I came up with the idea of zombie plants while looking out the window, watching the wind blow the plants into the sidewalk, and thinking, what if you were walking on that path and the plants were infected, and… Well, you got all that from reading the story. Probably.

titivate / TIT – ev – ATE / to make or become smart or spruce

Word of the Day: noctivagant

I couldn’t just let yesterday’s story get out of my brain because it brought a friend along for the ride.  In that vein, May the fifth be with you. You’ll probably need it.

Today’s Word:


As in:

The announcement by George Lucas that he intends to remake the Star Wars movies with CGI robots has led to an expected development. An independent film maker, who had always looked up to Lucas for his pioneering roll and persistence in getting the original Star Wars produced, has begun to create a version entirely cast by zombies.

Miles Griffin, who has been infected himself but insists on being refered to as an undead American, has decided to begin the process with Episode I: The Phantom Menace. He has recruited into his cast the very best talent available from amongst the infected. “These are not your simple, run-of-the mill noctivagant unwell. These specimens can speak a little, and have little damage to their skin, and have brain-seeking tendencies that can be controlled with some drugs and a really loud siren.”

“In fact, I’d say the bloke playing Jar-Jar is quite an improvement over the original, and most of the characters have become much more lively than their counterparts. I think this will be a real advantage for Episodes II and III. I actually have seen the actor’s faces exhibit expression! It’s remarkable!”

Griffin notes that the most difficult aspect of the project is getting his actors to remember and speak dialog. He said, “We’re working on it. Most of my collaborators can’t say more than ‘UUUUUnnnnnnnnnhhhhh’ and ‘Braaaaaaaaaiiiins,’ which we totally had to teach them, because, except for the non-infected imitating us in a crude and hurtful fashion, have you ever heard a zombie say that? It’s a bit insulting that the only way you non-dead have to indicate that we often crave the sweet, sweet, head-meats you have tucked away behind your scalp is by actually moaning ‘Brraaaaiiiins.’ Amateurs.”

Lucas Films is said to be planning to stop the production based upon copyright infringement. Griffin sees this as a challenge, but not an insurmountable one.

“I’m making a movie with creatures who can’t speak or read and are easily distracted, and you think ‘copyright’ is the worst problem I have. I’d like to invite Mr. Lucas here to see the process and understand it, and then he’d stop fighting it. He can come here and wave his beautiful, yummy, brain cleavage, and…  what was I talking about?”

“Besides, it’s time someone other than George Lucas make some money from the creation of less-than-satisfactory films in the Star Wars Universe.  We deserve our fair share. ”

There you have it, Zombie Star Wars.   It’s about time we got those too crazy kids together, don’t you think?  I’m just feeling glad to have this written in the morning, and not have to do it tonight when I get home from work.  And, before you tell me that I’ve already used this word before, I’m just going to admit it.  I hadn’t marked it off my list, and it was too late to change it. The story’s different, and that’s the important thing.

noctivagant / nock – TEH – vague – ant / wandering around at night

Word of the Day: lemures

May is Zombie Awareness month, which I think is right up my alley. Today, I thought I’d start to increase awareness by posting a simple Zombie identification guide. I think you’ll find it informative and useful.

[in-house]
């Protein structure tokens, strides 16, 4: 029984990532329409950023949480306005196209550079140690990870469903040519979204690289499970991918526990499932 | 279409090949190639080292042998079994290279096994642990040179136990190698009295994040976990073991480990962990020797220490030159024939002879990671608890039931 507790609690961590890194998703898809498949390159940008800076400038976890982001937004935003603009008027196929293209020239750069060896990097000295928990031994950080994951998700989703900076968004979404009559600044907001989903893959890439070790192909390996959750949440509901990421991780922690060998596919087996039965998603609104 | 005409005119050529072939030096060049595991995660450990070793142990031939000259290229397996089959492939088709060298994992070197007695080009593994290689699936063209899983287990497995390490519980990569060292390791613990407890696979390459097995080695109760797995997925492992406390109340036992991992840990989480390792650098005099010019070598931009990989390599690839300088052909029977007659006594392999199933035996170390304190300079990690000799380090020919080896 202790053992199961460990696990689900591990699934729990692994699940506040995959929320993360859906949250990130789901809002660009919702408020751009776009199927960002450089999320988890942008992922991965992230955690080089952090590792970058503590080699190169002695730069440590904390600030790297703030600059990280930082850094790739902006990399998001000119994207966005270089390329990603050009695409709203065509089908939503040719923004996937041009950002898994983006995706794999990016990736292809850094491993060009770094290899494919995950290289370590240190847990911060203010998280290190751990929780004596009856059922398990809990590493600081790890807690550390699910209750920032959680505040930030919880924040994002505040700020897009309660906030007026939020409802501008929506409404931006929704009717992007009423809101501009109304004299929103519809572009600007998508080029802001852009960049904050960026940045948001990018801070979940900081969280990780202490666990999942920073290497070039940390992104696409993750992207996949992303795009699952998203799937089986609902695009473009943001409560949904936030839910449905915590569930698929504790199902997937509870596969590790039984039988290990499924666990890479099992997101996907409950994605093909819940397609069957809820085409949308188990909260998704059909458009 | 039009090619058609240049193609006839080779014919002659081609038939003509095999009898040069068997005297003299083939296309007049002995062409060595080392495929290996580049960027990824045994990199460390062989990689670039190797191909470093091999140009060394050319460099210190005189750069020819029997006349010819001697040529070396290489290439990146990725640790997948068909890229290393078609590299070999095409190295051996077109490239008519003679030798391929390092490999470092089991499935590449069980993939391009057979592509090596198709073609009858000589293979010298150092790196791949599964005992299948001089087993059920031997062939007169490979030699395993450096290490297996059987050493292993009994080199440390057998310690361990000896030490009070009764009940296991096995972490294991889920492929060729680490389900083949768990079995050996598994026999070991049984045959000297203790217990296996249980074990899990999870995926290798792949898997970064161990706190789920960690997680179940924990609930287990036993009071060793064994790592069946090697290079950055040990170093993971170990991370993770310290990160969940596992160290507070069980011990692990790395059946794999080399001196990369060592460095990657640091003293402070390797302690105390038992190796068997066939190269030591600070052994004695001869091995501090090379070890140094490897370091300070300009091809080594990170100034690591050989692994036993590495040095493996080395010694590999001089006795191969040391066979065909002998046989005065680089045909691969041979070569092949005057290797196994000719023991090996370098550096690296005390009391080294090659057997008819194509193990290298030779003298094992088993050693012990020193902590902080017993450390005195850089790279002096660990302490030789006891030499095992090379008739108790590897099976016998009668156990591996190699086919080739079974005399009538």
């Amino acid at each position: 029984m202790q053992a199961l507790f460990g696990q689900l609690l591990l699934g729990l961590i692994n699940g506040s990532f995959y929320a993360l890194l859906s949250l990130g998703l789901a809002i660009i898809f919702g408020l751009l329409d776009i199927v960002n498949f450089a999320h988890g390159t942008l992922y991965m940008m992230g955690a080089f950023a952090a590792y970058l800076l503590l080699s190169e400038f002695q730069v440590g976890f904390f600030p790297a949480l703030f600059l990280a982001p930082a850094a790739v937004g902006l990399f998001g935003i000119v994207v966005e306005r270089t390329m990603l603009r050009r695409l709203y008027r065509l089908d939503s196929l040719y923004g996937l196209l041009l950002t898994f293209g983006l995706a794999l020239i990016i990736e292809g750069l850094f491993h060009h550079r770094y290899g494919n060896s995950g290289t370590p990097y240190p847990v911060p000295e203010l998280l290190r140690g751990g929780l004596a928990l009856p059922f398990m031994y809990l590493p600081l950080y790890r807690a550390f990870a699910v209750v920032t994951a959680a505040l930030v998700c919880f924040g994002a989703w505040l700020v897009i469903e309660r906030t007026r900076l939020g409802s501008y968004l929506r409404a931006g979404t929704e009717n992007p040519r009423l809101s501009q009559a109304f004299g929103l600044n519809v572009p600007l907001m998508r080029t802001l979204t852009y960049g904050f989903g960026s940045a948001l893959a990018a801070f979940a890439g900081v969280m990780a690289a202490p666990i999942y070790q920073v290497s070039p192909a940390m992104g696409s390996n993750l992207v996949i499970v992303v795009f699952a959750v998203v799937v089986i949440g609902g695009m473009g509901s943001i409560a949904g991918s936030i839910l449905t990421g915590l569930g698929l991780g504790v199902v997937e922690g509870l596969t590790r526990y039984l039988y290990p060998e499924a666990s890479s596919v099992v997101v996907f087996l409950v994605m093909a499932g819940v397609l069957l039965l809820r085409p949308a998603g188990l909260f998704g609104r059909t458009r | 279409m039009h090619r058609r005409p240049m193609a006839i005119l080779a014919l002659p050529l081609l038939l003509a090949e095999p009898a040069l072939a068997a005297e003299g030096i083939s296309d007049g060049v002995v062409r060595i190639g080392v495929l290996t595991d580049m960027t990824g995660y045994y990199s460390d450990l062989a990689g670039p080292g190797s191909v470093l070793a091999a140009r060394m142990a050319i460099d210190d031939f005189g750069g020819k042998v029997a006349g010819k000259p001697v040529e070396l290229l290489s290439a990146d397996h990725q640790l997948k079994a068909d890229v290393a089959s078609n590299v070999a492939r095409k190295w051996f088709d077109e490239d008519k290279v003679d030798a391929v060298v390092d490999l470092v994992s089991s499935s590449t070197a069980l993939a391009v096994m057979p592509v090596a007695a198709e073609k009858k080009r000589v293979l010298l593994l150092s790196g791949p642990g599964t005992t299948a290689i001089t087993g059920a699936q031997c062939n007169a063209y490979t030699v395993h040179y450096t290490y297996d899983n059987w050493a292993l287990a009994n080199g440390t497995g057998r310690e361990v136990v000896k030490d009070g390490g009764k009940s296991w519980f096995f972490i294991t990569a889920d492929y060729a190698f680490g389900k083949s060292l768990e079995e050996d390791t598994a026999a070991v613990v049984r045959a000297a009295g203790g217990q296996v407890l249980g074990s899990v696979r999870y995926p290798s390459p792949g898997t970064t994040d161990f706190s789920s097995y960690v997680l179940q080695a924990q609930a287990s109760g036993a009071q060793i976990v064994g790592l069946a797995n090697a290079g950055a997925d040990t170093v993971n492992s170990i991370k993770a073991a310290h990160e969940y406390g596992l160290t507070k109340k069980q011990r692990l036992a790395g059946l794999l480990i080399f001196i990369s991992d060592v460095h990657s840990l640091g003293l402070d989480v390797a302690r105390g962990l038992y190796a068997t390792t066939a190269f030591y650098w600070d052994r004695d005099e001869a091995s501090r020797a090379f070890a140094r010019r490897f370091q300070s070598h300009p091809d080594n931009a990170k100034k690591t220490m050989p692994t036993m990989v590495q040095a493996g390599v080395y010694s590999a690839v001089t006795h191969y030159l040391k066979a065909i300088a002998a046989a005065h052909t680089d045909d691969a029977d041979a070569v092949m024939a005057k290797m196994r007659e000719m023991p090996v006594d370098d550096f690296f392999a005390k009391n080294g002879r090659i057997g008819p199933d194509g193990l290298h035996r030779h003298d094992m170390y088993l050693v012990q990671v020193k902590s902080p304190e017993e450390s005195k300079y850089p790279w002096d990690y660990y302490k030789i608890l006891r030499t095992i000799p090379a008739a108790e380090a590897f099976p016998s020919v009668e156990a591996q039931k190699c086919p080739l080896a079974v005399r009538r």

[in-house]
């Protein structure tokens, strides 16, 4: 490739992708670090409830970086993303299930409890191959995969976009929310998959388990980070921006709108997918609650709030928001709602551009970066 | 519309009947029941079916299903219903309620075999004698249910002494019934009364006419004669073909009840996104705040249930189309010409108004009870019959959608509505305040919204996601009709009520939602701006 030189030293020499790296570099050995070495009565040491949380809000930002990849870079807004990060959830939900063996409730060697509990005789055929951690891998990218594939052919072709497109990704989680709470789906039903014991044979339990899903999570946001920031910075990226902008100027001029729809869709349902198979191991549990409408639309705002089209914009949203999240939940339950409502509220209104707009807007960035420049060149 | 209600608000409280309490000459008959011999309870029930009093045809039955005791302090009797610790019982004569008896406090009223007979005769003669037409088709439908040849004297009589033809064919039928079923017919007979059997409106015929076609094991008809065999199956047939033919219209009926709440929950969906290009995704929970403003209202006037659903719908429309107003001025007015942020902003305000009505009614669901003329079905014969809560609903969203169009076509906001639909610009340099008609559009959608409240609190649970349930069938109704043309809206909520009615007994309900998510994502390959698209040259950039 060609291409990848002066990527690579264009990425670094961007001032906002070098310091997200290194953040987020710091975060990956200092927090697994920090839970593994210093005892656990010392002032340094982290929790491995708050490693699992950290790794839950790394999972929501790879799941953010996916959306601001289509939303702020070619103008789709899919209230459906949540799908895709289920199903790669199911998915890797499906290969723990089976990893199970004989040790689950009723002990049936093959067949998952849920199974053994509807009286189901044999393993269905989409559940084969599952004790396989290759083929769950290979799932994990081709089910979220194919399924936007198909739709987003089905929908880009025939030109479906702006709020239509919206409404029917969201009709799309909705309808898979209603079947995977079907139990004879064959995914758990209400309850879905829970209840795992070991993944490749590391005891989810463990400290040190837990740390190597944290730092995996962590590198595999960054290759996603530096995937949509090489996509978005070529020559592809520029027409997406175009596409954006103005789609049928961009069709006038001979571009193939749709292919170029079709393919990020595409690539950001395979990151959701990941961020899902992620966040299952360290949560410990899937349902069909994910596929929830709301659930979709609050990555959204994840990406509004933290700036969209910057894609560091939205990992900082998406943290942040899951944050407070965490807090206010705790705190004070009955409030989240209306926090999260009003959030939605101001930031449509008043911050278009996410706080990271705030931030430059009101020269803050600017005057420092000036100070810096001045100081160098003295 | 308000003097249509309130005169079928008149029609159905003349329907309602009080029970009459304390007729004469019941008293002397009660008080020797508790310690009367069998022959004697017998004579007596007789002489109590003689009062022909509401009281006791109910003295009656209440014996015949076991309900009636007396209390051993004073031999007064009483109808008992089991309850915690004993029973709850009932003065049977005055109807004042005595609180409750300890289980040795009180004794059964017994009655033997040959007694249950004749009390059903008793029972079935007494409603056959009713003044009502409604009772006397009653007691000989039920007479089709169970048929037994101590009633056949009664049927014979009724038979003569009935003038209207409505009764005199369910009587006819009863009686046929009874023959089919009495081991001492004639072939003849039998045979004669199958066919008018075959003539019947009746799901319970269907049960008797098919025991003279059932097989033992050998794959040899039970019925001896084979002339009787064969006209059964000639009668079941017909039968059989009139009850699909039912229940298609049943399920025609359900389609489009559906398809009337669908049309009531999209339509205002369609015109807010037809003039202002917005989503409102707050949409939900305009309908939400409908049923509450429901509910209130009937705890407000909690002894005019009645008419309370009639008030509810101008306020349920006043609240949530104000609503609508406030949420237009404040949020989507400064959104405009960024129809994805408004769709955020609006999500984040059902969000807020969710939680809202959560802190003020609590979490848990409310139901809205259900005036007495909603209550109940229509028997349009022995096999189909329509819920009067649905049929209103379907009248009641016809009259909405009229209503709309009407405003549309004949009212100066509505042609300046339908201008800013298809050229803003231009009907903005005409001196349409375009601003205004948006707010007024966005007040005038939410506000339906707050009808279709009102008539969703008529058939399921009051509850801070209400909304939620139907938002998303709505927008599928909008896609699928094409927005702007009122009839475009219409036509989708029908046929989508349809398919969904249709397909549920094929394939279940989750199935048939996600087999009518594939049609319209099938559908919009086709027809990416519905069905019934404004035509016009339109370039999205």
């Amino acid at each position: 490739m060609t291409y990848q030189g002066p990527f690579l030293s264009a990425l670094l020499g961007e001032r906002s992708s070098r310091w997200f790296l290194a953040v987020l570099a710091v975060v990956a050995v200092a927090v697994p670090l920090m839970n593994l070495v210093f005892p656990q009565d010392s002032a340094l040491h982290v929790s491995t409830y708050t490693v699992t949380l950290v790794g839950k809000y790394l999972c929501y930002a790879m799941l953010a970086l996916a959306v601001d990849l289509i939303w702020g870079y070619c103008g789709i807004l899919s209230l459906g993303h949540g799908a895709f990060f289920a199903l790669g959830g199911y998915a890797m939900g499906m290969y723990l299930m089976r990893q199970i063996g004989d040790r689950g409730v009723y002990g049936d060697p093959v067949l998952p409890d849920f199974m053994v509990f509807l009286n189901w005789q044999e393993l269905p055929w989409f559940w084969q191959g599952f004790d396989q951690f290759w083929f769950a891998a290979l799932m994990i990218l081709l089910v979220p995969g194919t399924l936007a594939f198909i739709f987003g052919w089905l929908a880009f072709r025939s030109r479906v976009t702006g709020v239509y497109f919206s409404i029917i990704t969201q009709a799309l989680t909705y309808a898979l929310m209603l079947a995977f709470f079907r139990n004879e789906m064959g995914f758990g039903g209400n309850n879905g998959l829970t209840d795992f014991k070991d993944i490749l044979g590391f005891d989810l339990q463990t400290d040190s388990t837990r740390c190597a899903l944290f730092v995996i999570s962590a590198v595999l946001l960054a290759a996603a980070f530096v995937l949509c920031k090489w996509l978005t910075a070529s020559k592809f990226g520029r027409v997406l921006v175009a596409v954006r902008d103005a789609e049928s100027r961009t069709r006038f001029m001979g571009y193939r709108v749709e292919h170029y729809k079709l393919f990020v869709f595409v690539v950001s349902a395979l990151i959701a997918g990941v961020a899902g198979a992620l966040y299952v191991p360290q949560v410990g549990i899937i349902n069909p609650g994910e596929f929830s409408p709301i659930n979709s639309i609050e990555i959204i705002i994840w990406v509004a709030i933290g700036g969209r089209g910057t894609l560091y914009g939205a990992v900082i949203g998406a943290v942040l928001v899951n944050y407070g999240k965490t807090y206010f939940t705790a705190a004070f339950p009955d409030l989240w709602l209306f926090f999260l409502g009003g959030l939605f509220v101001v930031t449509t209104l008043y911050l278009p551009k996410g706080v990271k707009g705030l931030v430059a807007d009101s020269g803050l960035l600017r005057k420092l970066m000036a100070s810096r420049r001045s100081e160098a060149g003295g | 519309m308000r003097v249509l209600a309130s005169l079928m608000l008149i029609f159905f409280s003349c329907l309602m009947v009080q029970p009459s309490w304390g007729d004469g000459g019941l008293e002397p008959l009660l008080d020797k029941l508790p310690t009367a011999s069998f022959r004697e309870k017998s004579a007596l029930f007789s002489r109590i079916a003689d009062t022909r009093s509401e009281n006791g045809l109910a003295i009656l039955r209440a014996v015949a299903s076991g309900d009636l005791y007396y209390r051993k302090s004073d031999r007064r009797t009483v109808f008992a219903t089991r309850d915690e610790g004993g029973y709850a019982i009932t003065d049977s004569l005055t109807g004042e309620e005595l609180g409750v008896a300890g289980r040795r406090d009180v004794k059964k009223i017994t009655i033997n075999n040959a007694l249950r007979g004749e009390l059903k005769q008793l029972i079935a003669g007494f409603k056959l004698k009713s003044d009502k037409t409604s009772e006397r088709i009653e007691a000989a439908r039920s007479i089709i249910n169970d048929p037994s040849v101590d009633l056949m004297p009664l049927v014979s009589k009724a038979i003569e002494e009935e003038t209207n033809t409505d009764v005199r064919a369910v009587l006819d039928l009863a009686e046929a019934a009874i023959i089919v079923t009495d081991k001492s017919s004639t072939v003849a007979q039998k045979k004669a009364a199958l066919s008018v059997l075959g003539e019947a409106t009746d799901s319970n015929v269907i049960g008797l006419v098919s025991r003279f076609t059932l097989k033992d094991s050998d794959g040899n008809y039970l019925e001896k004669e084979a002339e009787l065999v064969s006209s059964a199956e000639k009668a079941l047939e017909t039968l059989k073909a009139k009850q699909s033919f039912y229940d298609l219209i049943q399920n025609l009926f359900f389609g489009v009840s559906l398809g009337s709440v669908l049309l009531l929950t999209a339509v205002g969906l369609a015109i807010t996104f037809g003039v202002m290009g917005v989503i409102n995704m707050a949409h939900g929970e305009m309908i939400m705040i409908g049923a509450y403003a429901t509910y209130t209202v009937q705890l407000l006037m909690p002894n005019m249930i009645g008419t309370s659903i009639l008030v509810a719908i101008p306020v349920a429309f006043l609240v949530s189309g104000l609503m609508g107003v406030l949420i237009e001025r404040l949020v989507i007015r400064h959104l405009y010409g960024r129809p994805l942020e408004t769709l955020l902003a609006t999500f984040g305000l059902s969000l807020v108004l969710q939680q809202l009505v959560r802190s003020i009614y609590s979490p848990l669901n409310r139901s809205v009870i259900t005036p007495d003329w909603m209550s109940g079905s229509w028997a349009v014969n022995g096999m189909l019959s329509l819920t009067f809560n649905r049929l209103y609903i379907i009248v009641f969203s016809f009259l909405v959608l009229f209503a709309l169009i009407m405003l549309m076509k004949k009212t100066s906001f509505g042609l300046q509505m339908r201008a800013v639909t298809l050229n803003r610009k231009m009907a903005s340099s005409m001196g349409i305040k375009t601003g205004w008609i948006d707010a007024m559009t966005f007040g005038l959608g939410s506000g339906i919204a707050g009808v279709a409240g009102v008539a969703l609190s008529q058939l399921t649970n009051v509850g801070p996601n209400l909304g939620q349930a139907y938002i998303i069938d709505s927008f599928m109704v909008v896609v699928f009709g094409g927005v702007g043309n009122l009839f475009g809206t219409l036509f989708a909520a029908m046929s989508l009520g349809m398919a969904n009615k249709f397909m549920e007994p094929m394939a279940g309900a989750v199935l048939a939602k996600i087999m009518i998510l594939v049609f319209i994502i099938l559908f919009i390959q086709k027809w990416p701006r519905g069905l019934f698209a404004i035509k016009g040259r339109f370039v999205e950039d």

Today’s Word:


As in:

How to Identify Zombies: A Field Guide

Note: Before stopping to identify a creature as a zombie, make sure you have an appropriate weapon, plenty of distance between you and the unidentified creature, and have worked on your cardio. Also, you might be thinking that zombie identification is simple, but, the consequences of mis-identification are severe, so stop rolling your eyes, Mr. Smarty-Pants, and start learning.

1. Check for signs of shambling – Does the figure pick up his or her feet or just slide them along the ground? A rough gait is your first hint that the creature you are looking at is a zombie. If the figures float, they are likely to be something more like lemures. If they move really quickly, possibly while wearing long, flowing, leather jackets that cost more than your annual salary, or sparkle, they’re probably vampires. Hope you have a stake, holy water, or a portable sun.

2. Follow that Stare – Do the creature’s eyes stare at a fixed point while they shamble along? This one is tricky. Fixed staring usually means zombie, however, it could also be a pre-coffee IT worker or refugee from a game or comic book convention. Throw something near the creature. If they follow the object and look around, think pre-coffee office worker. If not, zombie.

Also, if the creature is staring at the sky with their head at an odd angle, that’s a gimmie. It’s totally a zombie.

3. Check for crazy – This isn’t the subtle kind of crazy like your neighbor who paints their house the same color as their lawn. This is drooling, bits of flesh dangling from the teeth, bloodshot, wide-eyed crazy. Large, unnoticed dinner bits dangling out of an unclosed mouth? Definitely a zombie.

4. Rate the State – Observe the creature’s general appearance. Are his or her clothes clean and intact?  If the clothes are intact, but merely wrinkled, especially if they are of the casual variety, you could be looking at the convention refugee again. DO NOT go in for a closer look. The smell will likely not be definitive. Instead, check for large, ugly stains that look like blood. Also check for obvious wounds, missing limbs, ugly bruises or gashes that might have recently been leaking.

5. Watch the reactions – If you’re in an urban setting, are people running away from the shambler? Does the shambler have a hoard of vacantly staring chums? Go with the panicking mob. You’re looking at Zombicus Americanis. Time to get your weapon, and make tracks away from the danger.